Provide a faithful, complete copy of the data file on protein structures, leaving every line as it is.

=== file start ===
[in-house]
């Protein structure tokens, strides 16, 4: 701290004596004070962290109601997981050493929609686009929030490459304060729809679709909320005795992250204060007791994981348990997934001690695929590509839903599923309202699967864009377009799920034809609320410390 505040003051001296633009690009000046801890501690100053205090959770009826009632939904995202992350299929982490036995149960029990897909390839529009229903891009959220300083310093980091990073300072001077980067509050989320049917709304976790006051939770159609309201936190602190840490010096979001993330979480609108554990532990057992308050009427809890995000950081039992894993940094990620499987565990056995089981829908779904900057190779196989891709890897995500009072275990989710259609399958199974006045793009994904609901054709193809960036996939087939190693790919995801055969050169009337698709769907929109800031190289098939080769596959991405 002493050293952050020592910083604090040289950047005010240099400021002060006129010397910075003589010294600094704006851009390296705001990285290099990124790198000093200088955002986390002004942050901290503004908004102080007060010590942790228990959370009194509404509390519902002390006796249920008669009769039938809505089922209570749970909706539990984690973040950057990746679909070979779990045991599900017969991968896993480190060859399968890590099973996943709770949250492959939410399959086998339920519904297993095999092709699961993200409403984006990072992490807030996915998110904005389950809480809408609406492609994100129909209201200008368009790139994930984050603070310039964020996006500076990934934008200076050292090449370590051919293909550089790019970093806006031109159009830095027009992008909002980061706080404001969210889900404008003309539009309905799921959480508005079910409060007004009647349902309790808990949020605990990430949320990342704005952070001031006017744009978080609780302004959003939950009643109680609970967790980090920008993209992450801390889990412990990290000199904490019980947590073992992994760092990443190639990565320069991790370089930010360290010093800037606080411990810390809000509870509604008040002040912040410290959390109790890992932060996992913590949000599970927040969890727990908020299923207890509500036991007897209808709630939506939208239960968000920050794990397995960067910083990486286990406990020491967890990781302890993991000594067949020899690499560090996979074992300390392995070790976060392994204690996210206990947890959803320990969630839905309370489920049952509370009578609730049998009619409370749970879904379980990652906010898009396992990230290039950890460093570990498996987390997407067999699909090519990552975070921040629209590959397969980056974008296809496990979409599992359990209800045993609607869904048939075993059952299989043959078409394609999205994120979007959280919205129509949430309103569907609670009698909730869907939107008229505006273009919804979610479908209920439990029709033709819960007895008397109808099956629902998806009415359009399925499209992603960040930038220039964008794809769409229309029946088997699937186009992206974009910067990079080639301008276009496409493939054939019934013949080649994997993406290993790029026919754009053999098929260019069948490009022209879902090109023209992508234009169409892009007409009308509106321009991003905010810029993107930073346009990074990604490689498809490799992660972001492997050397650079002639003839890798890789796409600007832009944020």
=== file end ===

[in-house]
């Protein structure tokens, strides 16, 4: 701290004596004070962290109601997981050493929609686009929030490459304060729809679709909320005795992250204060007791994981348990997934001690695929590509839903599923309202699967864009377009799920034809609320410390 505040003051001296633009690009000046801890501690100053205090959770009826009632939904995202992350299929982490036995149960029990897909390839529009229903891009959220300083310093980091990073300072001077980067509050989320049917709304976790006051939770159609309201936190602190840490010096979001993330979480609108554990532990057992308050009427809890995000950081039992894993940094990620499987565990056995089981829908779904900057190779196989891709890897995500009072275990989710259609399958199974006045793009994904609901054709193809960036996939087939190693790919995801055969050169009337698709769907929109800031190289098939080769596959991405 002493050293952050020592910083604090040289950047005010240099400021002060006129010397910075003589010294600094704006851009390296705001990285290099990124790198000093200088955002986390002004942050901290503004908004102080007060010590942790228990959370009194509404509390519902002390006796249920008669009769039938809505089922209570749970909706539990984690973040950057990746679909070979779990045991599900017969991968896993480190060859399968890590099973996943709770949250492959939410399959086998339920519904297993095999092709699961993200409403984006990072992490807030996915998110904005389950809480809408609406492609994100129909209201200008368009790139994930984050603070310039964020996006500076990934934008200076050292090449370590051919293909550089790019970093806006031109159009830095027009992008909002980061706080404001969210889900404008003309539009309905799921959480508005079910409060007004009647349902309790808990949020605990990430949320990342704005952070001031006017744009978080609780302004959003939950009643109680609970967790980090920008993209992450801390889990412990990290000199904490019980947590073992992994760092990443190639990565320069991790370089930010360290010093800037606080411990810390809000509870509604008040002040912040410290959390109790890992932060996992913590949000599970927040969890727990908020299923207890509500036991007897209808709630939506939208239960968000920050794990397995960067910083990486286990406990020491967890990781302890993991000594067949020899690499560090996979074992300390392995070790976060392994204690996210206990947890959803320990969630839905309370489920049952509370009578609730049998009619409370749970879904379980990652906010898009396992990230290039950890460093570990498996987390997407067999699909090519990552975070921040629209590959397969980056974008296809496990979409599992359990209800045993609607869904048939075993059952299989043959078409394609999205994120979007959280919205129509949430309103569907609670009698909730869907939107008229505006273009919804979610479908209920439990029709033709819960007895008397109808099956629902998806009415359009399925499209992603960040930038220039964008794809769409229309029946088997699937186009992206974009910067990079080639301008276009496409493939054939019934013949080649994997993406290993790029026919754009053999098929260019069948490009022209879902090109023209992508234009169409892009007409009308509106321009991003905010810029993107930073346009990074990604490689498809490799992660972001492997050397650079002639003839890798890789796409600007832009944020």